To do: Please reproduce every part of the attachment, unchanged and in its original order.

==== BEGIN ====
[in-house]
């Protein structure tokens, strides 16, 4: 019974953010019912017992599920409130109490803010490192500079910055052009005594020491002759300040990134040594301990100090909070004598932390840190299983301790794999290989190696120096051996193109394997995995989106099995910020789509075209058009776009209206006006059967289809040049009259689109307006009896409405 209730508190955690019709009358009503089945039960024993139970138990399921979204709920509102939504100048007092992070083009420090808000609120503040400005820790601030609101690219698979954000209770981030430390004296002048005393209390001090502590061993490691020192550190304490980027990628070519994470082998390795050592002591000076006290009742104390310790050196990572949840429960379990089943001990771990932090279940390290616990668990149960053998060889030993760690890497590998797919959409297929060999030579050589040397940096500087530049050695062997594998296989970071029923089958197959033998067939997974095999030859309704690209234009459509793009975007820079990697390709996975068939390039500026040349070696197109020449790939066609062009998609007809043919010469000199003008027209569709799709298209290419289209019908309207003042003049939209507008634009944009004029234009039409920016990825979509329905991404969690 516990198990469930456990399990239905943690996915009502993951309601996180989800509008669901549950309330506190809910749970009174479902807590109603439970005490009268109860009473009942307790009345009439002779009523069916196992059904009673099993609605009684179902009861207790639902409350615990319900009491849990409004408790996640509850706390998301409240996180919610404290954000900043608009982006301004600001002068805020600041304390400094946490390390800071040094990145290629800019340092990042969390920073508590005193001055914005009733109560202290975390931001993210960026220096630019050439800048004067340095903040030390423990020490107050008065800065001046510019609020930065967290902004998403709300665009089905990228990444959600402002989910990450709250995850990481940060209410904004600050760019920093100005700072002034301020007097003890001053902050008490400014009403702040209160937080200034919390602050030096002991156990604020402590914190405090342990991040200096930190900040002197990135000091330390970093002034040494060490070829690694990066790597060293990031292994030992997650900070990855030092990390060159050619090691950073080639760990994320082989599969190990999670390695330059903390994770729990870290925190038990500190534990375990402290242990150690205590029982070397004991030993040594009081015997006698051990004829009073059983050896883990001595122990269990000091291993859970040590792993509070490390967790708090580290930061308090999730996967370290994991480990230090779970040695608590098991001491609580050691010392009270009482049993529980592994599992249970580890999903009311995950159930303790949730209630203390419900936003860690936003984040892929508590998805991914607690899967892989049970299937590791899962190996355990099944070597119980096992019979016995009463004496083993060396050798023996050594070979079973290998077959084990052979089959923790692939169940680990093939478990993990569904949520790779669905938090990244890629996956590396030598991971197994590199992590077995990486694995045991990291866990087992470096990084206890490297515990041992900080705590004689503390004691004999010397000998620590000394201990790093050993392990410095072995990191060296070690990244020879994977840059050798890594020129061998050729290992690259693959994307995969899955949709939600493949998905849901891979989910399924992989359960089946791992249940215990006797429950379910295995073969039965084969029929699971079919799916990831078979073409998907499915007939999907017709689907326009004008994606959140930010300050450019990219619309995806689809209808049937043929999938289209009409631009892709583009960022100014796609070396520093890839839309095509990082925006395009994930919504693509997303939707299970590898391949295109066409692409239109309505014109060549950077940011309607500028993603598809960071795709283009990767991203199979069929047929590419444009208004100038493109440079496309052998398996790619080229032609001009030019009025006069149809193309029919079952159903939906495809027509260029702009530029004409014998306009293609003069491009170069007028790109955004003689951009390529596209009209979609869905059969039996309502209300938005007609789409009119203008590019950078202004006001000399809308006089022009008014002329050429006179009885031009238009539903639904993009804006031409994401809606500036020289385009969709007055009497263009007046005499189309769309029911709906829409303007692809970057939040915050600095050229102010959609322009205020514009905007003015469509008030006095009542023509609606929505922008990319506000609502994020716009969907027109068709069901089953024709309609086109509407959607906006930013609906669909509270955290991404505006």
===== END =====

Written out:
[in-house]
């Protein structure tokens, strides 16, 4: 019974953010019912017992599920409130109490803010490192500079910055052009005594020491002759300040990134040594301990100090909070004598932390840190299983301790794999290989190696120096051996193109394997995995989106099995910020789509075209058009776009209206006006059967289809040049009259689109307006009896409405 209730508190955690019709009358009503089945039960024993139970138990399921979204709920509102939504100048007092992070083009420090808000609120503040400005820790601030609101690219698979954000209770981030430390004296002048005393209390001090502590061993490691020192550190304490980027990628070519994470082998390795050592002591000076006290009742104390310790050196990572949840429960379990089943001990771990932090279940390290616990668990149960053998060889030993760690890497590998797919959409297929060999030579050589040397940096500087530049050695062997594998296989970071029923089958197959033998067939997974095999030859309704690209234009459509793009975007820079990697390709996975068939390039500026040349070696197109020449790939066609062009998609007809043919010469000199003008027209569709799709298209290419289209019908309207003042003049939209507008634009944009004029234009039409920016990825979509329905991404969690 516990198990469930456990399990239905943690996915009502993951309601996180989800509008669901549950309330506190809910749970009174479902807590109603439970005490009268109860009473009942307790009345009439002779009523069916196992059904009673099993609605009684179902009861207790639902409350615990319900009491849990409004408790996640509850706390998301409240996180919610404290954000900043608009982006301004600001002068805020600041304390400094946490390390800071040094990145290629800019340092990042969390920073508590005193001055914005009733109560202290975390931001993210960026220096630019050439800048004067340095903040030390423990020490107050008065800065001046510019609020930065967290902004998403709300665009089905990228990444959600402002989910990450709250995850990481940060209410904004600050760019920093100005700072002034301020007097003890001053902050008490400014009403702040209160937080200034919390602050030096002991156990604020402590914190405090342990991040200096930190900040002197990135000091330390970093002034040494060490070829690694990066790597060293990031292994030992997650900070990855030092990390060159050619090691950073080639760990994320082989599969190990999670390695330059903390994770729990870290925190038990500190534990375990402290242990150690205590029982070397004991030993040594009081015997006698051990004829009073059983050896883990001595122990269990000091291993859970040590792993509070490390967790708090580290930061308090999730996967370290994991480990230090779970040695608590098991001491609580050691010392009270009482049993529980592994599992249970580890999903009311995950159930303790949730209630203390419900936003860690936003984040892929508590998805991914607690899967892989049970299937590791899962190996355990099944070597119980096992019979016995009463004496083993060396050798023996050594070979079973290998077959084990052979089959923790692939169940680990093939478990993990569904949520790779669905938090990244890629996956590396030598991971197994590199992590077995990486694995045991990291866990087992470096990084206890490297515990041992900080705590004689503390004691004999010397000998620590000394201990790093050993392990410095072995990191060296070690990244020879994977840059050798890594020129061998050729290992690259693959994307995969899955949709939600493949998905849901891979989910399924992989359960089946791992249940215990006797429950379910295995073969039965084969029929699971079919799916990831078979073409998907499915007939999907017709689907326009004008994606959140930010300050450019990219619309995806689809209808049937043929999938289209009409631009892709583009960022100014796609070396520093890839839309095509990082925006395009994930919504693509997303939707299970590898391949295109066409692409239109309505014109060549950077940011309607500028993603598809960071795709283009990767991203199979069929047929590419444009208004100038493109440079496309052998398996790619080229032609001009030019009025006069149809193309029919079952159903939906495809027509260029702009530029004409014998306009293609003069491009170069007028790109955004003689951009390529596209009209979609869905059969039996309502209300938005007609789409009119203008590019950078202004006001000399809308006089022009008014002329050429006179009885031009238009539903639904993009804006031409994401809606500036020289385009969709007055009497263009007046005499189309769309029911709906829409303007692809970057939040915050600095050229102010959609322009205020514009905007003015469509008030006095009542023509609606929505922008990319506000609502994020716009969907027109068709069901089953024709309609086109509407959607906006930013609906669909509270955290991404505006």